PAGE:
Open Access Articles- Top Results for American Gigolo

American Gigolo

For the soundtrack to the film, see American Gigolo (soundtrack). For other uses, see American Gigolo (disambiguation).
American Gigolo
File:American gigolo post.jpg
Theatrical release poster
Directed by Paul Schrader
Produced by Jerry Bruckheimer
Written by Paul Schrader
Starring Richard Gere
Lauren Hutton
Hector Elizondo
Nina Van Pallandt
Bill Duke
Music by Giorgio Moroder
Cinematography John Bailey
Edited by Richard Halsey
Distributed by Paramount Pictures
Release dates
February 8, 1980
Running time
117 min.
Country United States
Language English
Budget $4,800,000[citation needed]
Box office $22,743,674[1] (domestic)

American Gigolo is a 1980 American crime drama film starring Richard Gere, written and directed by Paul Schrader. Schrader considers it one of four similar films, which he calls "double bookends": Taxi Driver, bookended by Light Sleeper, and American Gigolo bookended by The Walker.[2]

Plot summary

Julian Kaye (Richard Gere) is a male escort in Los Angeles whose job supports his expensive taste in cars, stereophonic equipment and clothes. He is blatantly narcissistic and superficial; however, he claims to take some pleasure in his work from being able to sexually satisfy women.

When on an assignment for his primary procuress, Anne (Nina Van Pallandt), he meets Michelle Stratton (Lauren Hutton), the unhappy wife of a local politician, who becomes interested in him. Julian's other pimp, Leon (Bill Duke), sends him to the house of a financier, Mr. Rheiman, who asks Julian to physically abuse and have sex with his wife while he watches them.

As Julian begins to get to know Michelle, he learns that the financier's wife, Mrs. Rheiman, was murdered. Los Angeles Police Department Detective Sunday (Hector Elizondo) investigates Julian as a primary suspect. Though he was with a client, Lisa Williams (K Callan), on the night of the murder, the client refuses to give Julian an alibi in order to protect her and her husband's reputations.

As Julian's relationship with Michelle deepens, suspicion of the murder mounts against him. He soon realizes that he is being framed and grows increasingly desperate. His mounting anguish is visually represented by a degeneration in style; his clothes become dirty and rumpled, he goes unshaven, and he goes incognito in a cheap rental car, after discovering that his car has been tampered with.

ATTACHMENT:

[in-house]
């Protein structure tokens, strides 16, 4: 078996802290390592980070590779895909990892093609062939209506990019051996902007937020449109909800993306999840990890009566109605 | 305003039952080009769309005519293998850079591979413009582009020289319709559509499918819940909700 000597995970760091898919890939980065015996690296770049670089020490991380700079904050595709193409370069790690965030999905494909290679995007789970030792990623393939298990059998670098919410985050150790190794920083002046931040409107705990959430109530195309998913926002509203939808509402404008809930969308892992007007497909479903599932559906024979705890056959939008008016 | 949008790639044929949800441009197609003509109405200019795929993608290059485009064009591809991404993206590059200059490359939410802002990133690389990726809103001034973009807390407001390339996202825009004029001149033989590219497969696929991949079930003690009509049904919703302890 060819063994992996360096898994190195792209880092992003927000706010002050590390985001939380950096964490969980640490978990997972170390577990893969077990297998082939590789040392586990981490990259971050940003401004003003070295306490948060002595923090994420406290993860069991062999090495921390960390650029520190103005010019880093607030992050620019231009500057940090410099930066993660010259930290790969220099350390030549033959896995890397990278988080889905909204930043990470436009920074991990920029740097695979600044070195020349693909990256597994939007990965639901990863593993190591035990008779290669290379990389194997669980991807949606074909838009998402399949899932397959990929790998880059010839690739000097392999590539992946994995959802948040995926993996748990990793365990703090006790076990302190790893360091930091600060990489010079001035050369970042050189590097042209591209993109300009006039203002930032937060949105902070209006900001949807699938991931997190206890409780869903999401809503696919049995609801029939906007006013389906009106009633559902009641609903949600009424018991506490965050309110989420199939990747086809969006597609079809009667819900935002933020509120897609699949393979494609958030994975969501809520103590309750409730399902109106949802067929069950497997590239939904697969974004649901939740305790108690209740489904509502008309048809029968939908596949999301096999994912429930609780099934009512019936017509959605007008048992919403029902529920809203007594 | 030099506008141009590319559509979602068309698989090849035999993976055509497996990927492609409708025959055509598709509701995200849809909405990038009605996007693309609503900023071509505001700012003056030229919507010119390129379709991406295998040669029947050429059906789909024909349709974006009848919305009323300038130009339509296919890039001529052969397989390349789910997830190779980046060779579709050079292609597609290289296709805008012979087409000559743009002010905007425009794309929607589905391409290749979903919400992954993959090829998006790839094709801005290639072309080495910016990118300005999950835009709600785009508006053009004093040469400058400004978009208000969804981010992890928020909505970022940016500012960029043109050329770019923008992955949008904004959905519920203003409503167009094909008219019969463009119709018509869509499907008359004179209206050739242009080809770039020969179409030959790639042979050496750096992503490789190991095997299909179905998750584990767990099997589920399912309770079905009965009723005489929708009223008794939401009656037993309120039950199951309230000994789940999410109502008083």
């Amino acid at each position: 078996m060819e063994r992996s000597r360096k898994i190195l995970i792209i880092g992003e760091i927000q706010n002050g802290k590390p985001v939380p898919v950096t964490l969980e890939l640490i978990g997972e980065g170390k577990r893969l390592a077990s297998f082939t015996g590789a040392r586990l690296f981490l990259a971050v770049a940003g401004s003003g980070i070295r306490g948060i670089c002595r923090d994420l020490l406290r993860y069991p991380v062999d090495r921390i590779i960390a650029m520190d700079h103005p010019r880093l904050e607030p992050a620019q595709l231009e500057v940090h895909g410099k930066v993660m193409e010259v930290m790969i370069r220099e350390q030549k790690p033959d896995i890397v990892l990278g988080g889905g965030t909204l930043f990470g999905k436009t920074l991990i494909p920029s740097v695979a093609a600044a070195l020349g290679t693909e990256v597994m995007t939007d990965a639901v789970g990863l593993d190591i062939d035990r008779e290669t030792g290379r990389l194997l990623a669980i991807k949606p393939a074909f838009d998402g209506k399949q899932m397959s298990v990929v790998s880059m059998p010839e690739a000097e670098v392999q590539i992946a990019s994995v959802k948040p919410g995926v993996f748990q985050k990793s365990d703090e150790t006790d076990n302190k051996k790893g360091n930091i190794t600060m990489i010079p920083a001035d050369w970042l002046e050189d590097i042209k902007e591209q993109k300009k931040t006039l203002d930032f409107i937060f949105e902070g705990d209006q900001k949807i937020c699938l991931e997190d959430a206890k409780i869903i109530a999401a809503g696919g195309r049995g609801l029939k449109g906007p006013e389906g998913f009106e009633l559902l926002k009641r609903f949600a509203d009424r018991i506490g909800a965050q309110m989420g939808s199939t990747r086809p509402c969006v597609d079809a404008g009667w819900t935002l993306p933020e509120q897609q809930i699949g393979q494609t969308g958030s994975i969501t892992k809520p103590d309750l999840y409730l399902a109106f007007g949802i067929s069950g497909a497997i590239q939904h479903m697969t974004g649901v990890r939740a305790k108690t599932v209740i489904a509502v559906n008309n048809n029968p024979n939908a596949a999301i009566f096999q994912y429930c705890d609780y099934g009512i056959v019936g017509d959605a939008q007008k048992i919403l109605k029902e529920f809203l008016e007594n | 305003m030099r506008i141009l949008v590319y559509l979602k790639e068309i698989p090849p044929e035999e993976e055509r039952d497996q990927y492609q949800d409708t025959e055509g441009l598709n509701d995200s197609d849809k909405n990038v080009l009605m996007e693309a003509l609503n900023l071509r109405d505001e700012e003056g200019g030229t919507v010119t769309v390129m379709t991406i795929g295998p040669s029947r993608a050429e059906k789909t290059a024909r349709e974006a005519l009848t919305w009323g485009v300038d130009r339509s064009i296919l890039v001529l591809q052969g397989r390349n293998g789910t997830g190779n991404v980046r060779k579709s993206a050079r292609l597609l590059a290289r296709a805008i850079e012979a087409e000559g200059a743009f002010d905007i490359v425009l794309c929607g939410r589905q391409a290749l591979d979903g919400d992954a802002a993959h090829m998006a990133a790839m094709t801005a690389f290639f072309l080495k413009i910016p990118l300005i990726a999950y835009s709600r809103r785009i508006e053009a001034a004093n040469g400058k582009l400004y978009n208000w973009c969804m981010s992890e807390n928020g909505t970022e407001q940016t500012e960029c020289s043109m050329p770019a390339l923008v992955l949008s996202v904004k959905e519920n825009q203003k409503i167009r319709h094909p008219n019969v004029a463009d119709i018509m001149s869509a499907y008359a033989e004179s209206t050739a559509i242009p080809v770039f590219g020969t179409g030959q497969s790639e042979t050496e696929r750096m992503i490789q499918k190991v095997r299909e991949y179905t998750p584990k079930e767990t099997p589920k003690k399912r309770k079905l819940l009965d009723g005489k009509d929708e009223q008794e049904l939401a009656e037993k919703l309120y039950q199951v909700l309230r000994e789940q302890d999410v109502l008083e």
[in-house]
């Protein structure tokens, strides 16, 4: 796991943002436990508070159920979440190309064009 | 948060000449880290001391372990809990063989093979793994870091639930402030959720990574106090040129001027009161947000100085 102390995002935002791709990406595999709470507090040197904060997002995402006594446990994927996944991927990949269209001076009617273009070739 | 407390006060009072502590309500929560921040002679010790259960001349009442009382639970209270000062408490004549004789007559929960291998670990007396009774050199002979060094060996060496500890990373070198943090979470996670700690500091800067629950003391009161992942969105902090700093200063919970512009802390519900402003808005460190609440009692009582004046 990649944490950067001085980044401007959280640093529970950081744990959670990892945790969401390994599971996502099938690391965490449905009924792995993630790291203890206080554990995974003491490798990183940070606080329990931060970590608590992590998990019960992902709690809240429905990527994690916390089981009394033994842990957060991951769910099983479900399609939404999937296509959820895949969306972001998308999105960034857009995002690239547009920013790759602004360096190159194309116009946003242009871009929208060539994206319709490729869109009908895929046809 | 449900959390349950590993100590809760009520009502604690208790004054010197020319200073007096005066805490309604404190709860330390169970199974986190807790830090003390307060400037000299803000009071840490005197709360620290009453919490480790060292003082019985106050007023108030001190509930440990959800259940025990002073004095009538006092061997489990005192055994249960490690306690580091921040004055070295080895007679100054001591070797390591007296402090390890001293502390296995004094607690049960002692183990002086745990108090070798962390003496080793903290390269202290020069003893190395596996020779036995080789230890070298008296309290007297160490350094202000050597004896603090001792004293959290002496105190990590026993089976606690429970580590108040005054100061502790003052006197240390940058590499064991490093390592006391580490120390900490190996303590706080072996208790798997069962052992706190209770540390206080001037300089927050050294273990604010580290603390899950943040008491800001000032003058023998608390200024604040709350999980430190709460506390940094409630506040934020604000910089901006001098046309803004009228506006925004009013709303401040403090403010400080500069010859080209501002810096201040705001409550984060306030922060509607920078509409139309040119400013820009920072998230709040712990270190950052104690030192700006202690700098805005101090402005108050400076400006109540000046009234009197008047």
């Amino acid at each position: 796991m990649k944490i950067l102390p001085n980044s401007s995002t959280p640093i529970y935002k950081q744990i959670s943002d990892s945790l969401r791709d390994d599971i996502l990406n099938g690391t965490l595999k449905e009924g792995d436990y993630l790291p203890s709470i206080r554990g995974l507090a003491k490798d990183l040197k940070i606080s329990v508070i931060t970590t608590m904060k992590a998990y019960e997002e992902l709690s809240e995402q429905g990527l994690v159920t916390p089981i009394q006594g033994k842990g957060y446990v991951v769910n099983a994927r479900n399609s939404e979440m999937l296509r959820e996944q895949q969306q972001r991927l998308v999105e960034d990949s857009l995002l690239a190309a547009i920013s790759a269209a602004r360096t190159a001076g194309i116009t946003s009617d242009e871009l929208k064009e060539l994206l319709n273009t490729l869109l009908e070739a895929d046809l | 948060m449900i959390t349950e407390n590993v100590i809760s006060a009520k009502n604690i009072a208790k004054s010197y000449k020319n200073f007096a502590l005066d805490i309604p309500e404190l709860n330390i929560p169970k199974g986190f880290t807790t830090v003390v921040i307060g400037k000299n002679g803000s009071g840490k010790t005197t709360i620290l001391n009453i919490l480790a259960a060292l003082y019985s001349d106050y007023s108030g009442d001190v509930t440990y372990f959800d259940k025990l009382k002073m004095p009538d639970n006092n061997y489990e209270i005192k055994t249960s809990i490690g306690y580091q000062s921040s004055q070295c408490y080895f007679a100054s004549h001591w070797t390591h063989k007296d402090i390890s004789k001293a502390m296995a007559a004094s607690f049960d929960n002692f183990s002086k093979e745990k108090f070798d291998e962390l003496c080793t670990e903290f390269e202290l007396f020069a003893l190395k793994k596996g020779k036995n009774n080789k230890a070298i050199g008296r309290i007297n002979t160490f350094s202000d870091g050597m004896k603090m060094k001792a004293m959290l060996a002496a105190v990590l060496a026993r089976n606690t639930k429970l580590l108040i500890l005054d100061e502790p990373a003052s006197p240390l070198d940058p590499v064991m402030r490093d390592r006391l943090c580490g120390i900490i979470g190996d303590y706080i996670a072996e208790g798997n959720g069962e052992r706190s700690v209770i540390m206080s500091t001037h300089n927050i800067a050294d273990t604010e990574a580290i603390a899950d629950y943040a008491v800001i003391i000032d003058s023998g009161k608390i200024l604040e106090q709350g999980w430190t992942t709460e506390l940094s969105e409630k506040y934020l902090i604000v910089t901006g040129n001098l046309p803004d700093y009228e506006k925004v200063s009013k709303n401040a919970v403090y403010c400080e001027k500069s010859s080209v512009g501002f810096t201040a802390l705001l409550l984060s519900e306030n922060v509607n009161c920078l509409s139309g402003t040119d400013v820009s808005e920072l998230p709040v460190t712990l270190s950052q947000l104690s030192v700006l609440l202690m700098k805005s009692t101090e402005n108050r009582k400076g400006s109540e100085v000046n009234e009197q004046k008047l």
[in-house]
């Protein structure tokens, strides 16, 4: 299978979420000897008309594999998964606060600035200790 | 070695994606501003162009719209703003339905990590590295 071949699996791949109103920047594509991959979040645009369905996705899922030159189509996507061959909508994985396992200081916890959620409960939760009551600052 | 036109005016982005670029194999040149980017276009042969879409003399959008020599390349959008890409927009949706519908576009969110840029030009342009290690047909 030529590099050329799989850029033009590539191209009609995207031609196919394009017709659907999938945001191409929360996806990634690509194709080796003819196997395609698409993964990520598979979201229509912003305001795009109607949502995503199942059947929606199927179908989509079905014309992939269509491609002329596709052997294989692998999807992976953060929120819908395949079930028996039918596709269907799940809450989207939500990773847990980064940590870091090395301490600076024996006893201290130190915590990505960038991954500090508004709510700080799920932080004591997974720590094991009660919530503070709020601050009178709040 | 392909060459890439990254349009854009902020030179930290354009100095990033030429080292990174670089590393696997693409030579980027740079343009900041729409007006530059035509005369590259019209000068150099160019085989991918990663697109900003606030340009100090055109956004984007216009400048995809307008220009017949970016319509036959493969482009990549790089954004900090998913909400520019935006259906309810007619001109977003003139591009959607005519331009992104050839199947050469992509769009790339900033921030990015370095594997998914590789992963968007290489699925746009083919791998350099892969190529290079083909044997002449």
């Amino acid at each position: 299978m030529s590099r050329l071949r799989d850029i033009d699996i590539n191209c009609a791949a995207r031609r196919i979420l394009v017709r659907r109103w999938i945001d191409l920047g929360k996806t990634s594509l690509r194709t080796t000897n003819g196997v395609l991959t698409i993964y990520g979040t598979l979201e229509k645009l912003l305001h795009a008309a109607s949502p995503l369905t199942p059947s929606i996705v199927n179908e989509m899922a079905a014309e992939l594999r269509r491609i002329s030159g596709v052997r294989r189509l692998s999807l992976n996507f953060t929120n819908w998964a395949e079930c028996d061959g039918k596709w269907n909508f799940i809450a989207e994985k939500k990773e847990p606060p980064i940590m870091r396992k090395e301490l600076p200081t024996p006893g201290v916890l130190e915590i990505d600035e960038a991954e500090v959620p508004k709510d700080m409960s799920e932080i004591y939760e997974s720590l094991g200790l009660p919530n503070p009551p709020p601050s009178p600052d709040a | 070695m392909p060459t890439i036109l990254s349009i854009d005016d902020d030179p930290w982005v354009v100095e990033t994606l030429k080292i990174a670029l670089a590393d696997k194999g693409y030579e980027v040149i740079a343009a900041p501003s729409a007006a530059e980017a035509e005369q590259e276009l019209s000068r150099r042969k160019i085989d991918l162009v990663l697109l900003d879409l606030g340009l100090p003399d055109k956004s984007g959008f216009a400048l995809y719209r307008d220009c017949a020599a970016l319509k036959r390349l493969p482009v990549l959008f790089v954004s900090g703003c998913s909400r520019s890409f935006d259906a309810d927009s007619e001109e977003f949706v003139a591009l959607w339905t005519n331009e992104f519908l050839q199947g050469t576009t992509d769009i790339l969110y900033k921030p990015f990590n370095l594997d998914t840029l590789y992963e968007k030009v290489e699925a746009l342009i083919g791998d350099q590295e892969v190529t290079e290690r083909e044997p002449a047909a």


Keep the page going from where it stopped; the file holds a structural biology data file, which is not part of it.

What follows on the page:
Julian finally confronts Leon, who confesses that one of the other, younger gigolos who works for him had killed the wealthy man's wife, and Leon had conceived the plan to frame Julian. After an argument, Julian pushes Leon over the apartment balcony and he falls to his death.

With no one to help him, Julian ends up in jail, awaiting trial for the murder. However, when all seems lost, Michelle risks her reputation and that of her husband to provide Julian with the alibi that can save him from prison.



Christopher Reeve reportedly turned down the part of Julian Kaye despite being offered a million-dollar fee,[3] before Richard Gere became attached to the role. Gere said in 2012 that he was drawn to the role because of its gay subtext. "I read it and I thought, 'This is a character I don't know very well. I don't own a suit. He speaks languages; I don't speak any languages. There's kind of a gay thing that's flirting through it and I didn't know the gay community at all.' I wanted to immerse myself in all of that and I had literally two weeks. So I just dove in."[4]

John Travolta became interested in the part and briefly replaced Gere before getting "cold feet" and dropping out.[5][6] This is not the only role that Travolta has turned down only to be taken by Gere: it had previously happened with Days of Heaven (1978)[7] and occurred again when Travolta was offered the lead in both An Officer and a Gentleman (1982) and Chicago (2002).[8] Gere's very brief nude scenes marked the first time a major Hollywood actor was frontally nude in a film.[9][10] According to Gere, the nudity was not in the original script. "It was just in the natural process of making the movie. I certainly felt vulnerable, but I think it's different for men than women."[4]